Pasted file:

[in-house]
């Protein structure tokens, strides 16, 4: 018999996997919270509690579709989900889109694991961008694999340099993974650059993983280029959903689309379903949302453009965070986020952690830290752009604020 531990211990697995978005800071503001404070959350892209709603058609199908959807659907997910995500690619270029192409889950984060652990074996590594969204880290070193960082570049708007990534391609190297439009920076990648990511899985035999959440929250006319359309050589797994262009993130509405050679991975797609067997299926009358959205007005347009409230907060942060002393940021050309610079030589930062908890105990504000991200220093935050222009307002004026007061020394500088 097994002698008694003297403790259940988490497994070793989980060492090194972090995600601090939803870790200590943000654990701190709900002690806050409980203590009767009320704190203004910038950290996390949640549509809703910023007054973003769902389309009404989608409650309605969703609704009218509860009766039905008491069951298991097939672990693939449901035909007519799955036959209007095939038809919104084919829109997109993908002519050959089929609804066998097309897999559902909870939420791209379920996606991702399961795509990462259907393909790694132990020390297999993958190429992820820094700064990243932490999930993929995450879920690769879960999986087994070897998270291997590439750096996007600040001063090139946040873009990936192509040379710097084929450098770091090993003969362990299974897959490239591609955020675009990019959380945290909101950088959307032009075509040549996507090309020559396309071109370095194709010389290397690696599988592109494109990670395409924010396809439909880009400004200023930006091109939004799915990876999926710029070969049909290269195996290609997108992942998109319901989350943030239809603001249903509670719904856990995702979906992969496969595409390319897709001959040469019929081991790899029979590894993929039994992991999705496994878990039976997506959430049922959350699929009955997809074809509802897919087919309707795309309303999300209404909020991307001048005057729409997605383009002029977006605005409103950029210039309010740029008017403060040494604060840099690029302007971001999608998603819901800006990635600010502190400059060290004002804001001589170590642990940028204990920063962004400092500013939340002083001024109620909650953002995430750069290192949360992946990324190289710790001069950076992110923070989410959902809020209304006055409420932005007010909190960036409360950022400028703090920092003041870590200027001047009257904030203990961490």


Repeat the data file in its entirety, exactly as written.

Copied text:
[in-house]
């Protein structure tokens, strides 16, 4: 018999996997919270509690579709989900889109694991961008694999340099993974650059993983280029959903689309379903949302453009965070986020952690830290752009604020 531990211990697995978005800071503001404070959350892209709603058609199908959807659907997910995500690619270029192409889950984060652990074996590594969204880290070193960082570049708007990534391609190297439009920076990648990511899985035999959440929250006319359309050589797994262009993130509405050679991975797609067997299926009358959205007005347009409230907060942060002393940021050309610079030589930062908890105990504000991200220093935050222009307002004026007061020394500088 097994002698008694003297403790259940988490497994070793989980060492090194972090995600601090939803870790200590943000654990701190709900002690806050409980203590009767009320704190203004910038950290996390949640549509809703910023007054973003769902389309009404989608409650309605969703609704009218509860009766039905008491069951298991097939672990693939449901035909007519799955036959209007095939038809919104084919829109997109993908002519050959089929609804066998097309897999559902909870939420791209379920996606991702399961795509990462259907393909790694132990020390297999993958190429992820820094700064990243932490999930993929995450879920690769879960999986087994070897998270291997590439750096996007600040001063090139946040873009990936192509040379710097084929450098770091090993003969362990299974897959490239591609955020675009990019959380945290909101950088959307032009075509040549996507090309020559396309071109370095194709010389290397690696599988592109494109990670395409924010396809439909880009400004200023930006091109939004799915990876999926710029070969049909290269195996290609997108992942998109319901989350943030239809603001249903509670719904856990995702979906992969496969595409390319897709001959040469019929081991790899029979590894993929039994992991999705496994878990039976997506959430049922959350699929009955997809074809509802897919087919309707795309309303999300209404909020991307001048005057729409997605383009002029977006605005409103950029210039309010740029008017403060040494604060840099690029302007971001999608998603819901800006990635600010502190400059060290004002804001001589170590642990940028204990920063962004400092500013939340002083001024109620909650953002995430750069290192949360992946990324190289710790001069950076992110923070989410959902809020209304006055409420932005007010909190960036409360950022400028703090920092003041870590200027001047009257904030203990961490």